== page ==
Group Areas Development Act, Act No 69 of 1955 1955 (MCMLV) was a common year starting on Saturday (link will display the full calendar) of the Gregorian calendar. ...


Natives (Prohibition of Interdicts) Act, Act No 64 of 1956. 1956 (MCMLVI) was a leap year starting on Sunday of the Gregorian calendar. ...


Denied black people the option of appealing to the courts against forced removals.


Bantu Investment Corporation Act, Act No 34 of 1959. Year 1959 (MCMLIX) was a common year starting on Thursday of the Gregorian calendar. ...


Provided for the creation of financial, commercial, and industrial schemes in areas designated for black people.


Extension of University Education Act, Act 45 of 1959. Year 1959 (MCMLIX) was a common year starting on Thursday of the Gregorian calendar. ...


Put an end to black students attending white universities (mainly the universities of Cape Town and Witwatersrand). Created separate tertiary institutions for whites, Coloured, blacks, and Asians.


Promotion of Bantu Self-Government Act, Act No 46 of 1959. This article or section does not adequately cite its references or sources. ... Year 1959 (MCMLIX) was a common year starting on Thursday of the Gregorian calendar. ...


Classified black people into eight ethnic groups. Each group had a Commissioner-General who was tasked to develop a homeland for each, which would be allowed to govern itself independently without white intervention.


Coloured Persons Communal Reserves Act, Act No 3 of 1961. 1961 (MCMLXI) was a common year starting on Sunday (the link is to a full 1961 calendar). ...


Preservation of Coloured Areas Act, Act No 31 of 1961. 1961 (MCMLXI) was a common year starting on Sunday (the link is to a full 1961 calendar). ...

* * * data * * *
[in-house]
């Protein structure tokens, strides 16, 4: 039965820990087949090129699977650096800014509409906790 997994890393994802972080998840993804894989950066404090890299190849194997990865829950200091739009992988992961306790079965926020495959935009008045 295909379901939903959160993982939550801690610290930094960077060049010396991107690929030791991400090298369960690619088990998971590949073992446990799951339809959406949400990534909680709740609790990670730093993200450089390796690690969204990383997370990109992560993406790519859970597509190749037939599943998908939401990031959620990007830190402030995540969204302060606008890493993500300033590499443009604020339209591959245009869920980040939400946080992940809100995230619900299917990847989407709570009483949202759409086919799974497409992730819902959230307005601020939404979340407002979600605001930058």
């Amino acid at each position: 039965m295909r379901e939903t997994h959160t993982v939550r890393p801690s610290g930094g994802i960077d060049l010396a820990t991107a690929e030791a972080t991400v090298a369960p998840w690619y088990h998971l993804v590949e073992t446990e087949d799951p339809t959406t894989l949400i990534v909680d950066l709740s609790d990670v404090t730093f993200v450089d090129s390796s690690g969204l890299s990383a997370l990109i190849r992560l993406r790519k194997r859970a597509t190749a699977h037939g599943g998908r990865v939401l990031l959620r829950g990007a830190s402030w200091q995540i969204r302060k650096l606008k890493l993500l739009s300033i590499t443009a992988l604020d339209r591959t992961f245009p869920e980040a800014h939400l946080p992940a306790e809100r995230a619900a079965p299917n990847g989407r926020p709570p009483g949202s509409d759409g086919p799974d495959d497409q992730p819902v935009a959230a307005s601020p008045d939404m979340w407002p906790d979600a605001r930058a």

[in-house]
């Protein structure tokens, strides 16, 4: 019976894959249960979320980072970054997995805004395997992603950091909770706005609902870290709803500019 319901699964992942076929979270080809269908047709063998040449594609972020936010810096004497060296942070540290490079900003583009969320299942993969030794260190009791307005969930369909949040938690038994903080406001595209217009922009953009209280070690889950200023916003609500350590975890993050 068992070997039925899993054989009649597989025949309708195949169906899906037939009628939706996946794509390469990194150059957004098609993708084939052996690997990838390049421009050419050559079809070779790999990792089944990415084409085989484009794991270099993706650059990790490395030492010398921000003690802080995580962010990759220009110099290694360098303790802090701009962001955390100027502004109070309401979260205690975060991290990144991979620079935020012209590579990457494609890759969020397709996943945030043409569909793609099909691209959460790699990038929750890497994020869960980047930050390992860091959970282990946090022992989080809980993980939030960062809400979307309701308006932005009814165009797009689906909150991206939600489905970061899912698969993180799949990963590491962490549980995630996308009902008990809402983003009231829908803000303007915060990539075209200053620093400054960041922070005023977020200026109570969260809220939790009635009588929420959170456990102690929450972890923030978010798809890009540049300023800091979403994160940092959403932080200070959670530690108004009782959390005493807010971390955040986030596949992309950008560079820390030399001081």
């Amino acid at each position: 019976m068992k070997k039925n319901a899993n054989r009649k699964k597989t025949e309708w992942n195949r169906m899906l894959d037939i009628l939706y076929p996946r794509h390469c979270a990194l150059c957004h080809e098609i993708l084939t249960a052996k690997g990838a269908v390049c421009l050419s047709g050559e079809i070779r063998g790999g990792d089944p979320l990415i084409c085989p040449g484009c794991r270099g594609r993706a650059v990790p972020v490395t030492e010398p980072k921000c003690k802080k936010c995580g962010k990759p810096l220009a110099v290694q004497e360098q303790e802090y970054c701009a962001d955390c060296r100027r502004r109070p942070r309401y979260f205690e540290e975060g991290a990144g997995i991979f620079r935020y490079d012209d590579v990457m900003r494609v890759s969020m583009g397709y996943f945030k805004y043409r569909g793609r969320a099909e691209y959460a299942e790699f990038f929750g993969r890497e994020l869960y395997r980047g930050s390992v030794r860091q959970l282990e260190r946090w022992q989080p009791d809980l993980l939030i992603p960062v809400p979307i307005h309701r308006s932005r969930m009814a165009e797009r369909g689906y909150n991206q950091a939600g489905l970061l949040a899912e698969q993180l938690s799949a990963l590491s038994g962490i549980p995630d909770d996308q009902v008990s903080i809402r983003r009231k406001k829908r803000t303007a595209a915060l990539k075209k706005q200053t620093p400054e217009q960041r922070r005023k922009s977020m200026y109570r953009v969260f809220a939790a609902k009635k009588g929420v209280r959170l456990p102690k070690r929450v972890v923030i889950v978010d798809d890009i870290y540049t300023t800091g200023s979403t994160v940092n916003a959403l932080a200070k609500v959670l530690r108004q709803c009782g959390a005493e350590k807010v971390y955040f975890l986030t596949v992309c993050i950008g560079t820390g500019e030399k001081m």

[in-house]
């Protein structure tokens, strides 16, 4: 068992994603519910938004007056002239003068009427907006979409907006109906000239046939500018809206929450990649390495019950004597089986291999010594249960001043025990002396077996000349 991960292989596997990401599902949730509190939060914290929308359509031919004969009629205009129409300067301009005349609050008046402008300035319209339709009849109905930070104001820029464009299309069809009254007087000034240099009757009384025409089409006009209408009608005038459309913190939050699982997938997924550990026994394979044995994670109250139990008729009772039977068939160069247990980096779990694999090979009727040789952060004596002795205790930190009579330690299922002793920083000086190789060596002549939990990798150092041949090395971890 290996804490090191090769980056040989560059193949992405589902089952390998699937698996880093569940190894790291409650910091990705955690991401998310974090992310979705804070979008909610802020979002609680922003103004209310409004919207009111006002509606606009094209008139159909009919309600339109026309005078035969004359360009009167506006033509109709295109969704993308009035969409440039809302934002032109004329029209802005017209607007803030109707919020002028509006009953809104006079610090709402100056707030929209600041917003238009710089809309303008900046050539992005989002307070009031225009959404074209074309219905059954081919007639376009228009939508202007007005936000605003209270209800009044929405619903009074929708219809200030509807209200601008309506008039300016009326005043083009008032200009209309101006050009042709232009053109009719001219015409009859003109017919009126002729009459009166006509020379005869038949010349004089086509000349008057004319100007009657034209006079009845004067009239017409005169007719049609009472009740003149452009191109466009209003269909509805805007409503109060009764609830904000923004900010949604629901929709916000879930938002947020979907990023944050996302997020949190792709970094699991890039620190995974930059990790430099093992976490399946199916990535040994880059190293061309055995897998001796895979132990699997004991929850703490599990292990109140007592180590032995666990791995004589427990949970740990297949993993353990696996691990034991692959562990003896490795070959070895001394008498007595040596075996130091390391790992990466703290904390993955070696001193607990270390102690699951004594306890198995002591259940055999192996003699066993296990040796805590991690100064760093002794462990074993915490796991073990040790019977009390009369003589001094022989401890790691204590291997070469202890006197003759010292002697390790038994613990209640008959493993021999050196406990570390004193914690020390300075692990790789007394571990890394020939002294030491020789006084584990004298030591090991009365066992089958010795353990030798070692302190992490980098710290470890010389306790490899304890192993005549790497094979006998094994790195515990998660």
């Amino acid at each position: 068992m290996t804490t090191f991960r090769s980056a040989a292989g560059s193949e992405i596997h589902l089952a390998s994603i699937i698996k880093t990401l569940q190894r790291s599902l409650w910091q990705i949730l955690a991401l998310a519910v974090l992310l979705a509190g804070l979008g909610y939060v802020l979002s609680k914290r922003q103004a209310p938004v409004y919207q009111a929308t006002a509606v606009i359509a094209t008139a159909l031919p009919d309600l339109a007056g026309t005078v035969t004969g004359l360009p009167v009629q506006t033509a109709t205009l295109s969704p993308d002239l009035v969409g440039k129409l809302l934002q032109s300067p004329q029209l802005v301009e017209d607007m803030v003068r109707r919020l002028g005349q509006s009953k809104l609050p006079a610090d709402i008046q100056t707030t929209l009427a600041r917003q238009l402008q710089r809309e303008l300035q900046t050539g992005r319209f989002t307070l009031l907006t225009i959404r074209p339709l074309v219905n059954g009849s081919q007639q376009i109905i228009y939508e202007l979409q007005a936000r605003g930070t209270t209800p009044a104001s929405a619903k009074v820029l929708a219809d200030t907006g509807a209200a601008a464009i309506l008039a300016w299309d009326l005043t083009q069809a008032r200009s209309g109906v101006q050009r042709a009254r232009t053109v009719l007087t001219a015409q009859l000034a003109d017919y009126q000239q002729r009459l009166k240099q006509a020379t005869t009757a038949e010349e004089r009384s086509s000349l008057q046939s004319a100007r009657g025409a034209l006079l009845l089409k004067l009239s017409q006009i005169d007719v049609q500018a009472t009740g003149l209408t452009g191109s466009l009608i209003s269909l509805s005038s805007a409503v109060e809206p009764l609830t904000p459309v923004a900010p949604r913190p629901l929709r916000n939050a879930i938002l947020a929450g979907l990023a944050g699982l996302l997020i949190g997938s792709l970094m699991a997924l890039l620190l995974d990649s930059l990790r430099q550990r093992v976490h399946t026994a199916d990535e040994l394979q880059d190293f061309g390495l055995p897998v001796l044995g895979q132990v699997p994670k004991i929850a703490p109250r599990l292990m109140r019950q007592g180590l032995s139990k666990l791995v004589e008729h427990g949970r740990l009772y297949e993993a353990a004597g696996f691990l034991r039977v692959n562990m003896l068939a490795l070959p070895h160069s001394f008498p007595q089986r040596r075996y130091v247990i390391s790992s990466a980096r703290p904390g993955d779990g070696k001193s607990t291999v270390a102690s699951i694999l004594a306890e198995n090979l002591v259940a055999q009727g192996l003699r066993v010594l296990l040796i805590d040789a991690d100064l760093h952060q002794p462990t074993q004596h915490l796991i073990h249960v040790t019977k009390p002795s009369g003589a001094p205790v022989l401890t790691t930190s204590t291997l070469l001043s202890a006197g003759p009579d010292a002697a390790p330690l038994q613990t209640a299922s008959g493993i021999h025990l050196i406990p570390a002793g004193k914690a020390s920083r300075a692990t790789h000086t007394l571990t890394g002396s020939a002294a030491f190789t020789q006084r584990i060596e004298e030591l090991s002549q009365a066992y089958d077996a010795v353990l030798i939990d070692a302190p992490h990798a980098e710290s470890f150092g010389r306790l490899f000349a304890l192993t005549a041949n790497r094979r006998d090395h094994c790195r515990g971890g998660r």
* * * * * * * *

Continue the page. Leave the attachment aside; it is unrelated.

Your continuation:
Urban Bantu Councils Act, Act No 79 of 1961. 1961 (MCMLXI) was a common year starting on Sunday (the link is to a full 1961 calendar). ...


Created black councils in urban areas that were suppoed to be tied to the authorities running the related ethnic homeland.


Terrorism Act of 1967. The Terrorism Act 2000 is a current United Kingdom Act of Parliament - An Act to make provision about terrorism; and to make temporary provision for Northern Ireland about the prosecution and punishment of certain offences, the preservation of peace and the maintenance of order. ... 1967 (MCMLXVII) was a common year starting on Sunday of the Gregorian calendar (the link is to a full 1967 calendar). ...


Allowed for indefinite detention without trial and established BOSS, the Bureau of State Security, which was responsible for the internal security of South Africa.


Bantu Homelands Citizens Act of 1970. 1970 (MCMLXX) was a common year starting on Thursday. ...


Compelled all black people to become a citizen of the homeland that responded to their ethnic group, regardless of whether they'd ever lived there or not, and removed their South African citizenship.